Central Oregon sheriffs are joining their counterparts around the state in no longer honoring U.S. Immigration and Customs Enforcement immigration hold requests, in the wake of a Clackamas County civil rights court case.
“Due to the recent court decision we are no longer holding people in our facility based on an ICE detainer alone,” Capt. Shane Nelson, who manages the jail for the Deschutes County Sheriff’s Office, said Thursday afternoon. The inmates will be released as long as there is no other reason to detain them.
An ICE detainer gives the agency time to investigate the immigration status of the inmate and potentially assume custody.
U.S. District Judge Janice Stewart ruled late last week that Clackamas County violated the Fourth Amendment rights of Maria Miranda-Olivares in 2012 by keeping her in jail at the request of ICE beyond when she could have been released. The Fourth Amendment protects against unreasonable seizure.
Miranda-Olivares had been arrested March 14, 2012, for violating a domestic violence restraining order and booked into jail, according to court records. She pleaded guilty and was sentenced to 48 hours in jail and would have been released that afternoon due to time served, but instead was kept in jail until the next morning because of an ICE detainer.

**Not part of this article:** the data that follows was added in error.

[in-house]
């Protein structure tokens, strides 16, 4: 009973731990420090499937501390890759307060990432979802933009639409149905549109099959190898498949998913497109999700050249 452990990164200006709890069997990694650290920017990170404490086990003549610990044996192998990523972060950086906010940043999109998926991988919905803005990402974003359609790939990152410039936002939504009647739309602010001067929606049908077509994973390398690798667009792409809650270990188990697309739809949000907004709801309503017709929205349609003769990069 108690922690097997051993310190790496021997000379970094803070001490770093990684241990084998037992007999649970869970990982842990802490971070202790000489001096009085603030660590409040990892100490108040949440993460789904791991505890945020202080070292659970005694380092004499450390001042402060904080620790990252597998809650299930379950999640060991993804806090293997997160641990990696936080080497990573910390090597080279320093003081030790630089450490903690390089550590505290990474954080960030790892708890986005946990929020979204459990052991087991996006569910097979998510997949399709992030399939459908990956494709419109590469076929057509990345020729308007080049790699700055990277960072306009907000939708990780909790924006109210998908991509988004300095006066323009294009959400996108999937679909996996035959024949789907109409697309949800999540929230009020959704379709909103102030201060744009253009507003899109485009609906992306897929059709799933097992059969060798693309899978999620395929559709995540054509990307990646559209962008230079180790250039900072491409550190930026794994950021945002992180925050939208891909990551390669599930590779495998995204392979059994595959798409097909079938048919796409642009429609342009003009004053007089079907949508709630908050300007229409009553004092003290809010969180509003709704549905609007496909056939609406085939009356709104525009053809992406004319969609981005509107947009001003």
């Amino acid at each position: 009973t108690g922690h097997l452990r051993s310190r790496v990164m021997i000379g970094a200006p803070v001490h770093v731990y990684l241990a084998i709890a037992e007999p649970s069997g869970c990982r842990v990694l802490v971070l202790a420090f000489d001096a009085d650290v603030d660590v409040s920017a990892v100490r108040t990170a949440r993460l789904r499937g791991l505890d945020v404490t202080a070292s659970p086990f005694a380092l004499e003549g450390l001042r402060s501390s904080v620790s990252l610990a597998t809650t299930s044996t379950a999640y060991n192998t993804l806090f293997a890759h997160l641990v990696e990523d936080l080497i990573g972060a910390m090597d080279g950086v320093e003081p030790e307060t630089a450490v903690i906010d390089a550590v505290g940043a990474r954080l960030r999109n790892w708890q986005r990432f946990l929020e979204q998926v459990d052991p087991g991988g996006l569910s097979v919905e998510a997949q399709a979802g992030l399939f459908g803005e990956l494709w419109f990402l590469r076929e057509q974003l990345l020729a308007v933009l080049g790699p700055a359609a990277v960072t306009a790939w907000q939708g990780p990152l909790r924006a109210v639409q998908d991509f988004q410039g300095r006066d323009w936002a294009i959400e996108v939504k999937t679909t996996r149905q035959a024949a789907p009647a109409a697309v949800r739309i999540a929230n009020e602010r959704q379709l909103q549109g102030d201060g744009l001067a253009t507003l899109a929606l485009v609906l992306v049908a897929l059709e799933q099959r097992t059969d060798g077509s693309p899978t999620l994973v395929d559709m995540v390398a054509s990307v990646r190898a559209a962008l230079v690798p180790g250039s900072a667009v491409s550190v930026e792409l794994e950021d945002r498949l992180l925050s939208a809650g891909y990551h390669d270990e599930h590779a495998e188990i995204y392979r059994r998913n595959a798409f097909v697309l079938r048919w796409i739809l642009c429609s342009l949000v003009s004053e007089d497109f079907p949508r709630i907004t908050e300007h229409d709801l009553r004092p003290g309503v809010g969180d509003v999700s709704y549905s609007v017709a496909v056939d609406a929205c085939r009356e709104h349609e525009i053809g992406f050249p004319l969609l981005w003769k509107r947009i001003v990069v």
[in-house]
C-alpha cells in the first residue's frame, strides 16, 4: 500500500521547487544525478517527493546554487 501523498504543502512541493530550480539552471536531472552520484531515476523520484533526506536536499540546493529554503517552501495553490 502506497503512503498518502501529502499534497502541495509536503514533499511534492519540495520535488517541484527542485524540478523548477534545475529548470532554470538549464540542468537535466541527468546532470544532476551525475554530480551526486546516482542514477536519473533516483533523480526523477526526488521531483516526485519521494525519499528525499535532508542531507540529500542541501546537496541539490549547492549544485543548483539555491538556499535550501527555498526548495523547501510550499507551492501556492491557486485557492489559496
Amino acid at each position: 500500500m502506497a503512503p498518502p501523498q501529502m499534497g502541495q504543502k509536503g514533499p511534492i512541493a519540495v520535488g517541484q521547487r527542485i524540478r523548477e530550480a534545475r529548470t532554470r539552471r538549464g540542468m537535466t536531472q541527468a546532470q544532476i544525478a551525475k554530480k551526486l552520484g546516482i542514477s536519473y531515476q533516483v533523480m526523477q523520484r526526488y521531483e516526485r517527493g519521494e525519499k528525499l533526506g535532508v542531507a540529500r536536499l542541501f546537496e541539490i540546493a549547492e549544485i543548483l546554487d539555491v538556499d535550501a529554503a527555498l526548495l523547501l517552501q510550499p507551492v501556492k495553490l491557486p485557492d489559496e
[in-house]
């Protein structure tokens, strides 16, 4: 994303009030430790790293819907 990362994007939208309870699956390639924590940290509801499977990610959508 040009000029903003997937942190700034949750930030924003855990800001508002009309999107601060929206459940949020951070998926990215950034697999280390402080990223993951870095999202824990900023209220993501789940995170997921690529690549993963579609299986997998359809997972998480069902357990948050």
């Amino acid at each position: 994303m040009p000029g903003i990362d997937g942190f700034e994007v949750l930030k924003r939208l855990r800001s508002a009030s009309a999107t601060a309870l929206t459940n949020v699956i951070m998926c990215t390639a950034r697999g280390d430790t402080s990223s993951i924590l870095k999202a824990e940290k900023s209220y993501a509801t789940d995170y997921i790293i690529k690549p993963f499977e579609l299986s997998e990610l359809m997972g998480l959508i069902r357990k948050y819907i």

Following Stewart’s ruling, several counties around Oregon have changed their ICE hold policies, said Gary Bettencourt, Gilliam County sheriff and president of the Oregon State Sheriffs’ Association.
“I don’t think we are left with much choice but comply with the court ruling,” he said. Deputies take people arrested in Gilliam County to the Northern Oregon Regional Corrections Facility in The Dalles, which also serves Wasco, Sherman, Wheeler and Hood River counties. Multnomah, Washington and Marion counties have also suspended the use of immigration holds, according to The Associated Press.
The Jefferson County Sheriff’s Office, which holds people arrested in Jefferson and Crook counties, has also changed its policies because of the court ruling, said Sheriff Jim Adkins.
“We don’t hold anybody on ICE detainer anymore,” he said Thursday.
Before making the change in policy Wednesday, the Deschutes County Jail had seven inmates being held on ICE detainers, among other charges, said Nelson, the jail captain. Once the change was made, three of those inmates were able to post bail and were released. The other four remained in jail Thursday afternoon.
Andrew Munoz, an ICE spokesman in Seattle, declined to take questions about the ruling or the jail policy changes, but did offer a written statement.
“ICE will continue to work cooperatively with law enforcement partners throughout Oregon as the agency seeks to enforce its priorities through the identification and removal of convicted criminals and others who are public safety threats,” he wrote in an email.
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